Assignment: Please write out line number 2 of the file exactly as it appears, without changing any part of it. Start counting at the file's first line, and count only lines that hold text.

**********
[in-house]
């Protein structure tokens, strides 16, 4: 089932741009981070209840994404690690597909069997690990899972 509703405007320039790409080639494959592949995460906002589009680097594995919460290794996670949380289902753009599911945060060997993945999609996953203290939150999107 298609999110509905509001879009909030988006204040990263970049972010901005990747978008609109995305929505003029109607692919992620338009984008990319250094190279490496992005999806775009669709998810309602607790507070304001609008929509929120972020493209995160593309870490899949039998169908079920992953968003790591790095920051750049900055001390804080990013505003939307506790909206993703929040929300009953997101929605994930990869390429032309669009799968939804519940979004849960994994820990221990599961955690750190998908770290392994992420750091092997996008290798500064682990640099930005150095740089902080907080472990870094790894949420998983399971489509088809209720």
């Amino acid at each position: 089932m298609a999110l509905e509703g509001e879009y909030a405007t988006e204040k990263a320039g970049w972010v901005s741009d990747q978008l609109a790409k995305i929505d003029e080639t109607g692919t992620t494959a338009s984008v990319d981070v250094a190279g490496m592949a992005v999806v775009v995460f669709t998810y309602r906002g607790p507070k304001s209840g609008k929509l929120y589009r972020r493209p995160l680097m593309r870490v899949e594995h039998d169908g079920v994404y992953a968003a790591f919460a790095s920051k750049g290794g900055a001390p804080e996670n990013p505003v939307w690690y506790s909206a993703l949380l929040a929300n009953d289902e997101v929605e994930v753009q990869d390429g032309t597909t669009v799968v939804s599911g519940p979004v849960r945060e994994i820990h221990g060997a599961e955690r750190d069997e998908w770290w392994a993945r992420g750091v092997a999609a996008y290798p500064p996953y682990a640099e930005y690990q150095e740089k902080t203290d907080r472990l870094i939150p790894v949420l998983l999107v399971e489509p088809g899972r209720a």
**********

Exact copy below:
């Protein structure tokens, strides 16, 4: 089932741009981070209840994404690690597909069997690990899972 509703405007320039790409080639494959592949995460906002589009680097594995919460290794996670949380289902753009599911945060060997993945999609996953203290939150999107 298609999110509905509001879009909030988006204040990263970049972010901005990747978008609109995305929505003029109607692919992620338009984008990319250094190279490496992005999806775009669709998810309602607790507070304001609008929509929120972020493209995160593309870490899949039998169908079920992953968003790591790095920051750049900055001390804080990013505003939307506790909206993703929040929300009953997101929605994930990869390429032309669009799968939804519940979004849960994994820990221990599961955690750190998908770290392994992420750091092997996008290798500064682990640099930005150095740089902080907080472990870094790894949420998983399971489509088809209720």